• Senate reaches plan to end U.S. Federal Government shutdown
• Investor optimism reaches the highest level since 1986
• US manufacturing continues to defy conventional thinking, rising for a fourth straight month
• US oil production set to upend global trade – Reuters
• IEA sees explosive growth in US oil output as prices rally – Bloomberg
• 75% of US truckers expect volume to rise in the next six months and 70% expect rates to rise
Last week’s economic calendar continued to provide foundational support to the thesis that our economy’s growth is accelerating. Industrial production for December came in at a stunning 0.9% versus Bloomberg consensus calling for a more modest gain of 0.4%. November’s revised reading was -0.1%. The Housing Market Index for this month remained elevated at 72. Weekly jobless claims reflected a sharp decline coming in at 220k versus the prior week’s reading of 261k. The Philadelphia Fed Business Outlook Survey remained in channel for January coming in at 22.2. Not surprisingly, consumersentiment for January was a solid 94.4 versus December’s 95.9.
This week’s economic calendar, outlined below, should provide further evidence of economic expansion. Today’s Chicago Fed National Activity Index reflected a gain of 0.27. The Richmond Fed Manufacturing Index for January, due out Tuesday, is expected to come in at 18. Weekly housing data aside, investors will watch closely as the weekly jobless claims hit the tape on Thursday as well as advance reports on wholesale and retail inventories. The three most important data releases of the week will be leading indicators Thursday and durable goods orders and GDP on Friday.
With all of this economic data providing a constructive backdrop for markets and with Q4 earnings providing a lift for equity prices, even a partial government shutdown did not slow the ascent of equities, with the S&P 500 and Nasdaq Composite claiming new highs this morning prior to the Senate deal that paves the way to reopen the U.S. government. With the specter of a protracted shutdown in the rearview mirror, focus again turns to earnings.
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Earnings are backward looking; guidance is forward-looking. Purely from the perspective of earnings, equity markets are in the midst of a leg-up in prices. Though it is early in the earnings season, if financials are any indication of what to expect from the broader market, we should see a rising tide continue to take shape in the form of rising equity prices.
Investors never priced in a protracted shutdown, as is evidenced by the continuation of our run-up in prices. The rally in prices that we have witnessed over the past 52-weeks has left the S&P with a gain of 26.31% and a P/E of 23.41. Over the same period, the Dow Industrials have risen a stunning 34.65% while currently sporting a P/E of 21.61. Let’s face it: Markets should hypothetically be due for a pause in their march higher if not a constructive pullback of sorts. They “should” hypothetically, but will they?
The complacency current priced into markets is a concern. Volatility, as measured by the CBOE Volatility Index (^VIX), is currently 11.00. Though well above the lows of the first week of January (9.15), it is still not reflecting any meaningful concern on the part of investors.
Credits markets are reflecting the same bullish sentiment. The closely watched 10-year T-Note (^TNX), for example, yields 2.66%—a level not last seen since July, 2014. It could be argued that in recent months that interest rates across the board have risen at a rate faster than can be justified given the current economic landscape. There “should” be a degree of modest retracement, but will it materialize?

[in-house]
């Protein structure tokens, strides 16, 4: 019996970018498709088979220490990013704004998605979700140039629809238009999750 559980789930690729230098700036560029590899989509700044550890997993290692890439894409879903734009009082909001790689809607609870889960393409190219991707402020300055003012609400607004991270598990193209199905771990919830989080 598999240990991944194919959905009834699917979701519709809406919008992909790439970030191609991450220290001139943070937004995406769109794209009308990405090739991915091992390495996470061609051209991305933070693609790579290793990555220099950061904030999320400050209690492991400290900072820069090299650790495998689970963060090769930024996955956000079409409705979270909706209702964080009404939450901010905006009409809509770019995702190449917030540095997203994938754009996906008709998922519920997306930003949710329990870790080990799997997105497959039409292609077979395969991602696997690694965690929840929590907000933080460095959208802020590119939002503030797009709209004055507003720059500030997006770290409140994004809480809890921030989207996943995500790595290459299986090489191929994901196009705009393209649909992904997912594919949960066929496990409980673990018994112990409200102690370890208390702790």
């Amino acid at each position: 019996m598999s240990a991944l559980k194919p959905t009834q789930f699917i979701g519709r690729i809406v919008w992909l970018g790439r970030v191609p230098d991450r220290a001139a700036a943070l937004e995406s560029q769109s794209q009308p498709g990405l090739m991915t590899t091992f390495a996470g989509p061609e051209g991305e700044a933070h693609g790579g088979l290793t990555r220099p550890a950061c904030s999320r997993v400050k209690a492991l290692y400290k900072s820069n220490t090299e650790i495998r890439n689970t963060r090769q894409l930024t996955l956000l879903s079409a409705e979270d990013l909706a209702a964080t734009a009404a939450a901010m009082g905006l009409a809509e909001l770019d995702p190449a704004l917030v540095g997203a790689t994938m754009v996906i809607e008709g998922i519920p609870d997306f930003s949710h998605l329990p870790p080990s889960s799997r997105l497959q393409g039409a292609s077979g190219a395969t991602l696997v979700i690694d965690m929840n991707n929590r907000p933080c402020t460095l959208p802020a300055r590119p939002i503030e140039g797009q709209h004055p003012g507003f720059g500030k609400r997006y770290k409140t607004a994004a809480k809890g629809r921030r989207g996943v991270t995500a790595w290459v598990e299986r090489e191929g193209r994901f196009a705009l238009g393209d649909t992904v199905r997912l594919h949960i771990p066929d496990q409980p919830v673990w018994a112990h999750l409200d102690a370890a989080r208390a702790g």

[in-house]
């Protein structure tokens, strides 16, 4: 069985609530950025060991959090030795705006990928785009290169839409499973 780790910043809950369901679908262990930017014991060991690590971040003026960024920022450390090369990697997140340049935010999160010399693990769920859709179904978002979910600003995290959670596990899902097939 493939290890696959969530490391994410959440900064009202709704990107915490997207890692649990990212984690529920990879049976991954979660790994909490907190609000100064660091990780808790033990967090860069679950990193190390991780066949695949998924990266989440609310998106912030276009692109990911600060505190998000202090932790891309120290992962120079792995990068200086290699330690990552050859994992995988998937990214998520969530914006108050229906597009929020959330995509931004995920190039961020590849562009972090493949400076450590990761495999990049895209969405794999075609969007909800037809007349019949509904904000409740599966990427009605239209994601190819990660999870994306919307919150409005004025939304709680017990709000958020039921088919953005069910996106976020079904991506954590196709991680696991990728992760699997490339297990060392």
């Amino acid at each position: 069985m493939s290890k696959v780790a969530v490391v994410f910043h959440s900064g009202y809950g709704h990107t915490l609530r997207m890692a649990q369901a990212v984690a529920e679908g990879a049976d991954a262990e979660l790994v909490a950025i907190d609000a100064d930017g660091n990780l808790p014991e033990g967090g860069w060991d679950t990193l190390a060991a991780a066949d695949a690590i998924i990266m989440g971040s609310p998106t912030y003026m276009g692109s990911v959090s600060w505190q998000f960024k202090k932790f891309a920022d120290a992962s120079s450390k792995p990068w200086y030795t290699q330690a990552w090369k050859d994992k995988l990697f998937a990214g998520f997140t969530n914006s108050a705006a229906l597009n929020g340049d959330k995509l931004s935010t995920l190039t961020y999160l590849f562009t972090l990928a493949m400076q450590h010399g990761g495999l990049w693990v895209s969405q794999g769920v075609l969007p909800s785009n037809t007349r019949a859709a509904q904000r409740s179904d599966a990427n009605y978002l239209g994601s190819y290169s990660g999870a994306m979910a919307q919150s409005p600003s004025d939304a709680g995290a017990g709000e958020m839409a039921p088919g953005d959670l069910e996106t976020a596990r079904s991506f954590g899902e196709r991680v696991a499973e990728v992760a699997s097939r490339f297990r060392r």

Last Monday I wrote about the relationship between the Baker-Hughes Rig Count (rising) and the rising price of crude. My argument being that crude would ultimately have to contend with a dramatic increase of US shale oil production above $60/bbl. Crude spent last week in a holding pattern, which continues today. In fact on Friday, January 12, WTI crude (CL=F) closed at $64.30/bbl. A week later, last Friday, it closed at $63.37/bbl. Though hardly a meaningful tick lower, it was, in fact, the weakest performance for crude, on a weekly basis since the second week of December (It currently trades at $63.44.). On Friday, Bloomberg published a piece outlining my argument.
Commentary by Sam Stovall, chief investment strategist at CFRA Research
The financials sector (XLF) has dominated the fourth-quarter earnings season thus far, and results are solid. However, investors have been stoic in the face of large tax charges related to the new tax policy given management’s optimistic tone regarding the future earnings benefits from the tax plan. Guidance for much lower tax rates (around 19% vs closer to 29% on average previously) in 2018 has been provided, and we believe 2018 earnings estimates are seeing upward revisions. Investment banking revenues, loan growth and expense control were highlights in many of the quarterly reports, while a significant decline in trading (especially FICC) was partly an offset for many. Immediate price reaction to the releases have been mixed, with JPMorgan (JPM), BlackRock (BLK) and Citigroup (C) shares among those initially moving higher.
8:55 AM Redbook
10:00 Richmond Fed Manufacturing Index
Charles Evans, 6:30 PM
7:00 AM MBA Mortgage Applications
9:00 AM FHFA House Price Index
9:45 AM PMI Composite Flash
10:00 AM Existing Home Sales
10:30 AM EIA Petroleum Status Report
8:30 AM International Trade in Goods
8:30 AM Weekly Jobless Claims
8:30 AM Retail Inventories (Advance)
8:30 AM Wholesale Inventories (Advance)
9:45 AM Bloomberg Consumer Comfort Index
10:00 AM New Home Sales
10:00 AM Leading Indicators
11:00 AM Kansas City Fed Manufacturing Index
8:30 AM Durable Goods Orders
8:30 AM GDP
1:00 PM Baker-Hughes Rig Count